In what follows, it is assumed that a specific officer or manager (or group of officers or managers) in the enterprise have taken on the task of developing security policies. The group will be called the policy development group.

      Before attempting to formulate policies, the policy development group needs formal authorization to use corporate resources in such a project. It should not be too difficult to obtain a short memorandum from top management to everyone in the organization that lays out the reasons for asking for their time and energy in gathering information about the current state of security. Such authorization and continuing top-level support are essential tools in convincing people to cooperate with the policy development group.

      In the absence of existing or adequate security policies, a preliminary inventory is the first step in providing upper management with the baseline information that will justify developing a corporate information security policy. The preliminary evaluation should be quick and inexpensive—perhaps days of work by a few people. There is no point in wasting time in expensive detail work before getting approval, support, and budget from upper management.

      The goal of the preliminary evaluation is to ask the people who work with information resources what they believe are their most important security needs. Even though they may not be conscious of security as a distinct need, in practice employees and managers do have valuable insights that transcend theory and generalizations. Data entry clerks may tell the security staff about security violations that no one else has observed or even thought about; for example, they may observe that a bug in a particular program makes the previous operator’s data entry screen available for unauthorized entries when the shift changes and a new operator sits at the same terminal.

      The policy development group should work closely with the human resources (HR) personnel in developing the research instruments for interviewing staff. The HR staff members are likely to know the key managers to contact in each department. The managers have to be convinced to support the effort so researchers can interview willing staff. Some of the HR people are likely to have the professional skills and experience required to provide accurate and cost-effective evaluations of beliefs, attitudes, and behavior affecting security. They may be able to help construct unbiased questionnaires, organize focus groups, and guide interviews.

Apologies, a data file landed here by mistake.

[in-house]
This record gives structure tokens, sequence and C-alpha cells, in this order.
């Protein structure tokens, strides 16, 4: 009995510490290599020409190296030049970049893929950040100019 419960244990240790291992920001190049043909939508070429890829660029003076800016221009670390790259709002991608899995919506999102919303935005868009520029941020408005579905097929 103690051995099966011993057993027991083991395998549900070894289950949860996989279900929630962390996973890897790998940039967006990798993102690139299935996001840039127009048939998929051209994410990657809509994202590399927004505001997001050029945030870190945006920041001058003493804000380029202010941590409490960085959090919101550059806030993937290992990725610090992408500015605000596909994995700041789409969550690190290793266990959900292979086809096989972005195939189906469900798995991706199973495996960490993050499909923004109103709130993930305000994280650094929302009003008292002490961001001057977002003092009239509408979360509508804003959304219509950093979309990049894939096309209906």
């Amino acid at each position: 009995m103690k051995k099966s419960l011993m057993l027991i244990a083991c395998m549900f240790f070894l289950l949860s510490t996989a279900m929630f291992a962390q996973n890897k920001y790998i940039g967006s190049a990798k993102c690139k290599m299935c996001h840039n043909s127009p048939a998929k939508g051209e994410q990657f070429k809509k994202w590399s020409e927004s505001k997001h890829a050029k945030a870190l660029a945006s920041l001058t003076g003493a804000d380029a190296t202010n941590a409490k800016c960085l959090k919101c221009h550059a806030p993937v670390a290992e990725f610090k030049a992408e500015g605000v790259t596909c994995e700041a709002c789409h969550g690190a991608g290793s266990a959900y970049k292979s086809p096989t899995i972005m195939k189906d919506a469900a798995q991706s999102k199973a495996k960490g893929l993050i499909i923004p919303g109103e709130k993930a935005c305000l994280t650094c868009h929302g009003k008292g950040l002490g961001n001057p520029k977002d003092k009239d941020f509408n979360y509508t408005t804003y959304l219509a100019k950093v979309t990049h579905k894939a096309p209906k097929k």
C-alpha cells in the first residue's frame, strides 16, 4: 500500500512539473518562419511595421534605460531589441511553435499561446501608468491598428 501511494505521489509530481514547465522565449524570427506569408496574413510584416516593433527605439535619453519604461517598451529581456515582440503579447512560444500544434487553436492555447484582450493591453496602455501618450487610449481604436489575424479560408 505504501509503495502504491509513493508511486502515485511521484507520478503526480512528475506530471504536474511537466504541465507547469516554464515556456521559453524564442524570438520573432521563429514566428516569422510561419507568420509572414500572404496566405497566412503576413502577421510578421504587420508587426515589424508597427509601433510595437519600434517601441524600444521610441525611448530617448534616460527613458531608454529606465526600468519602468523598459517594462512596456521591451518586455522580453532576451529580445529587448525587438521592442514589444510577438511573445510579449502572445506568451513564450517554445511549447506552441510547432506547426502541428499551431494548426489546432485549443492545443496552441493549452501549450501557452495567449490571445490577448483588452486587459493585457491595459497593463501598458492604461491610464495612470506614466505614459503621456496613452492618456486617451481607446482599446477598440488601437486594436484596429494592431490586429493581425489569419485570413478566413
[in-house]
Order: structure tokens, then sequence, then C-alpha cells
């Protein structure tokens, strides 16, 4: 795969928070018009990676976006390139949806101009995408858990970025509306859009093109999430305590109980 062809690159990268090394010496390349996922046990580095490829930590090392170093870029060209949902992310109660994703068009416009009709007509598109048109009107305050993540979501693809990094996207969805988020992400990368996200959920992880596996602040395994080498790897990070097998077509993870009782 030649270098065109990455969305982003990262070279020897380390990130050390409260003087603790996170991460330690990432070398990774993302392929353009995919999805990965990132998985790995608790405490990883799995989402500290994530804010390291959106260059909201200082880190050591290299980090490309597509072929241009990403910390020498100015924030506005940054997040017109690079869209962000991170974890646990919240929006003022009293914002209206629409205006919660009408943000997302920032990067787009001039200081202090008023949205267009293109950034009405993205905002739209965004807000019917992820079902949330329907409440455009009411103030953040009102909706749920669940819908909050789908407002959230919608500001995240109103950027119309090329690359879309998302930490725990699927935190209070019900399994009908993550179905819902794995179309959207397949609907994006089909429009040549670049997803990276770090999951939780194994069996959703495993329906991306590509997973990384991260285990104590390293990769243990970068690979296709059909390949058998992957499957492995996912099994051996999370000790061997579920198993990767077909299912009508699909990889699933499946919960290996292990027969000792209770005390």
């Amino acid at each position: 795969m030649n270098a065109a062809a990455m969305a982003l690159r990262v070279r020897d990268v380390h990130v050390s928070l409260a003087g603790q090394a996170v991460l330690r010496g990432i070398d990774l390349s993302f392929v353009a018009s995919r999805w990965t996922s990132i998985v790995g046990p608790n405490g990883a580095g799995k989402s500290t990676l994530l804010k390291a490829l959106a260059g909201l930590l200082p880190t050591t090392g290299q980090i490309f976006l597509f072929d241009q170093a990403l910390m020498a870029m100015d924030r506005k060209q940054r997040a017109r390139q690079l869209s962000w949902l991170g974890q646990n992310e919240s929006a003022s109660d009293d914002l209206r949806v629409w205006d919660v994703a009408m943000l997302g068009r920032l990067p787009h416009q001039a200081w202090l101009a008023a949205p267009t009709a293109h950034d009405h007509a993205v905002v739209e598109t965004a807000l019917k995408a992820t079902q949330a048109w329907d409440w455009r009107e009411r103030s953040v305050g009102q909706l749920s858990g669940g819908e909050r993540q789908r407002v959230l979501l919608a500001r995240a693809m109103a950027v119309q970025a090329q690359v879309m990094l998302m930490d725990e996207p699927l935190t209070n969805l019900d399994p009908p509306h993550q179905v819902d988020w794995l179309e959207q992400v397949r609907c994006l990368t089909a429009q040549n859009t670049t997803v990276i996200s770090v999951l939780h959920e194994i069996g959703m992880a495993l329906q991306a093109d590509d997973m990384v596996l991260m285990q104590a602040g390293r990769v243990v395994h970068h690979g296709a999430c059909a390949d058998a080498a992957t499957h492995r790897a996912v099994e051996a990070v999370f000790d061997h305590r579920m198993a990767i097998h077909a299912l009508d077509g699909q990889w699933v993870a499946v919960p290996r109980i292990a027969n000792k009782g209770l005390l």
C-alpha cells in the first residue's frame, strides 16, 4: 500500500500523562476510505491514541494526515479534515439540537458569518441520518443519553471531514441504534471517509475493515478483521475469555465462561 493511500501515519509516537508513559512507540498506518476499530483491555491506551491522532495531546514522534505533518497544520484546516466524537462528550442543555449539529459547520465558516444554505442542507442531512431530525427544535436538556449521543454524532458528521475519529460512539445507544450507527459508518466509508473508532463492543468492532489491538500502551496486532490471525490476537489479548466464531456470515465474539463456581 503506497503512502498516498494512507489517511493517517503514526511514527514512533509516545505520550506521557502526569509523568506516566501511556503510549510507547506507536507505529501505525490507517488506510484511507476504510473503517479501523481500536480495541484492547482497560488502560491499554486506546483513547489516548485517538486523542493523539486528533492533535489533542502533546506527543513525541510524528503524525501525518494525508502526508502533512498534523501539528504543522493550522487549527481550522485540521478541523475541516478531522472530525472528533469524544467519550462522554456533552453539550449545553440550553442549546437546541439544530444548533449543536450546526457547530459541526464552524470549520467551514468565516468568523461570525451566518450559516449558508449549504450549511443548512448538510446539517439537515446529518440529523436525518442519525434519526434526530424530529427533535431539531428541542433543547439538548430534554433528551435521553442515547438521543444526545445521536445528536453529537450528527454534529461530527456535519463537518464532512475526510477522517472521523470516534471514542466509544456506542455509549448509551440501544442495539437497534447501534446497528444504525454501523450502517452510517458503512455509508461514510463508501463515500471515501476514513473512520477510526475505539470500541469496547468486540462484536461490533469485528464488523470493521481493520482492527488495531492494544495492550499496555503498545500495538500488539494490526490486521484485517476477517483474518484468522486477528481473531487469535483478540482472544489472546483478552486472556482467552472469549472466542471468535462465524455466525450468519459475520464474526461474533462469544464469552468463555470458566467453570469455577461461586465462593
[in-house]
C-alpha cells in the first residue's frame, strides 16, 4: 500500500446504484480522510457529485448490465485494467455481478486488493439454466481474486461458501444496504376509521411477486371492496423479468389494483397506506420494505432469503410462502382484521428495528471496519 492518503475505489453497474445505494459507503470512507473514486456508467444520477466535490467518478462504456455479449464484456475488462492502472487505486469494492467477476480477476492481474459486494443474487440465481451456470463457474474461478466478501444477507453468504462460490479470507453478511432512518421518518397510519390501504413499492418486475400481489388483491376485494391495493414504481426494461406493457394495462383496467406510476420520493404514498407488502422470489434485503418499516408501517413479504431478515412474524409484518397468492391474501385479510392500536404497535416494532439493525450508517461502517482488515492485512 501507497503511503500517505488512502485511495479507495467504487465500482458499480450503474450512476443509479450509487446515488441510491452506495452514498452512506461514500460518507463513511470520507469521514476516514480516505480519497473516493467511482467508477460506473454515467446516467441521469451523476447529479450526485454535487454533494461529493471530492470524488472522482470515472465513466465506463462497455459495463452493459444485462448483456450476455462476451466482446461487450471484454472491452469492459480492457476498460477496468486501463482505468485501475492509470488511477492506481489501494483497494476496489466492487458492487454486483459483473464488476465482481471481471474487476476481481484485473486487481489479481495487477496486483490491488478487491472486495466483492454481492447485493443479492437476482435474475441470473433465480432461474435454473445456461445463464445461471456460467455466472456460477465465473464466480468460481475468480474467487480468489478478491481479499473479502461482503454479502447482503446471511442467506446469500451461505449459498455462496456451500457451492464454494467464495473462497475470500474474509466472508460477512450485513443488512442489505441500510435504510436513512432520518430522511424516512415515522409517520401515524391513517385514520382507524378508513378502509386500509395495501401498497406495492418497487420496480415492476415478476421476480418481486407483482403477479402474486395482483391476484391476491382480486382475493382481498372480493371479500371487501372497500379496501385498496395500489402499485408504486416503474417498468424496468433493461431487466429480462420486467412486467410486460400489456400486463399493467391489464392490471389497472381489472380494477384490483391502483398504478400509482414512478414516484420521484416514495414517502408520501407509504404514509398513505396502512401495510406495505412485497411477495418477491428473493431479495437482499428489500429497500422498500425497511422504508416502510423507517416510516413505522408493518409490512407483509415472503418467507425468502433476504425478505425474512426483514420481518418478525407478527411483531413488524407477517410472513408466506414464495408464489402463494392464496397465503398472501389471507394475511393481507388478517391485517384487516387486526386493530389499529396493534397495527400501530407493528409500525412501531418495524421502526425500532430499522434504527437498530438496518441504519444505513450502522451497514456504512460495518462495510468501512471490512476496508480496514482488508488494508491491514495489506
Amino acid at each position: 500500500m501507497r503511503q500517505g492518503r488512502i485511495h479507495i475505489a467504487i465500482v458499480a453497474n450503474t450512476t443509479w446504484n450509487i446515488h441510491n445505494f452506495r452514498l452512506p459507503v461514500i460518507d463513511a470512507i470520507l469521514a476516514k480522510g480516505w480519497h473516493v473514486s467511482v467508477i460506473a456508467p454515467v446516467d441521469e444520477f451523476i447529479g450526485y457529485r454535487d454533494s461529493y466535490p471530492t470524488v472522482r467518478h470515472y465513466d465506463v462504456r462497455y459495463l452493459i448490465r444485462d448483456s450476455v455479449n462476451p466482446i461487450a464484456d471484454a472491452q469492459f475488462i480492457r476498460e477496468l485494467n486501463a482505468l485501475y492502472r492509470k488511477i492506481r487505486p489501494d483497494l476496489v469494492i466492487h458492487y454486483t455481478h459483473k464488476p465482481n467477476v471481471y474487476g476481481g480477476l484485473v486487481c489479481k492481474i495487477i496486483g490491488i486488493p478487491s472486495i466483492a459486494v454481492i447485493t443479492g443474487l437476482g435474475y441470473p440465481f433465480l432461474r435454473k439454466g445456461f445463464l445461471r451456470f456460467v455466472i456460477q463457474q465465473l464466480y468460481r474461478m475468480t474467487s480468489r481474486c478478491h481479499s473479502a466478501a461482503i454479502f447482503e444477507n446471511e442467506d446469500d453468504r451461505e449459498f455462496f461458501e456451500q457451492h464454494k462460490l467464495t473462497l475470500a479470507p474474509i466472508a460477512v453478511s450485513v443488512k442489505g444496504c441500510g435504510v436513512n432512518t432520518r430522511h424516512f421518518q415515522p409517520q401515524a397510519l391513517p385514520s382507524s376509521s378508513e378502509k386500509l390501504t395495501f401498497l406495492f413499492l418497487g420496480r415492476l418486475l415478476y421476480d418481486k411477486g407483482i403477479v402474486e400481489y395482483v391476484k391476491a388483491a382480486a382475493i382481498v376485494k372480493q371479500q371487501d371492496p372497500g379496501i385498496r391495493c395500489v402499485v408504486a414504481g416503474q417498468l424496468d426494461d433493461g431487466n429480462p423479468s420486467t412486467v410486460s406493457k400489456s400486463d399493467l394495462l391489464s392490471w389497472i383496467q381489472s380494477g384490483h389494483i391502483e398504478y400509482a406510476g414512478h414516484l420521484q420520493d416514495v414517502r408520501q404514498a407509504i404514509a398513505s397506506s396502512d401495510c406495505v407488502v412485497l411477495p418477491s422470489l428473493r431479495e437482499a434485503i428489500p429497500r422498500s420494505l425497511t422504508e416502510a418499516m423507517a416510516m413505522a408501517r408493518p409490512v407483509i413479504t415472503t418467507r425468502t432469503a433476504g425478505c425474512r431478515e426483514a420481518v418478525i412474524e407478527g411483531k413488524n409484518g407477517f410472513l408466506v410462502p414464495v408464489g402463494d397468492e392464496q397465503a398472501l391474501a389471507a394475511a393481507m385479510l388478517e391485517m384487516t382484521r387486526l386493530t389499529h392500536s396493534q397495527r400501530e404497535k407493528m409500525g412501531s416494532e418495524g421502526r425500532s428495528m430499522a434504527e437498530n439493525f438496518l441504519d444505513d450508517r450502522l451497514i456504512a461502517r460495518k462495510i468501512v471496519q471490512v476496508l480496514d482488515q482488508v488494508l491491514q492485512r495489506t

However, if the security staff and the HR staff are not confident about being able to handle this preliminary data collection, the policy development group should see if it can obtain authorization to hire a consultant with proven expertise in collecting and analyzing social attitudes. The policy development group might want to discuss such a study with a firm specializing in security audits and organizational analysis. If no one knows where to start looking for such resources, the policy development group can contact information security associations, security magazines, security Web sites, and local universities and colleges to ask for suggestions.

      The following key issues should be part of the preliminary study: image Introduction to the study

      image State of current policy

      image Data classification image Sensitive systems image Critical systems image Authenticity

      image Exposure


      image Human resources, management, and employee security awareness image Physical security

      Software development security

      image Computer operations security image Data access controls

      image Network and communications security image Antimalware measures

      image Backups, archives, and data destruction


      Business resumption planning and disaster recovery

      The following sections suggest some typical questions that would be helpful in gathering baseline data about the current state of security. All these questions (and more site-specific topics) should be asked of all the respondents in the preliminary evaluation. Applicable questions are not necessarily repeated in each section; instead, questions in the earlier parts of this list may be adapted for use in later sections. These suggestions are not intended to limit creativity but rather to stimulate development of more questions that would be particularly useful for a specific enterprise.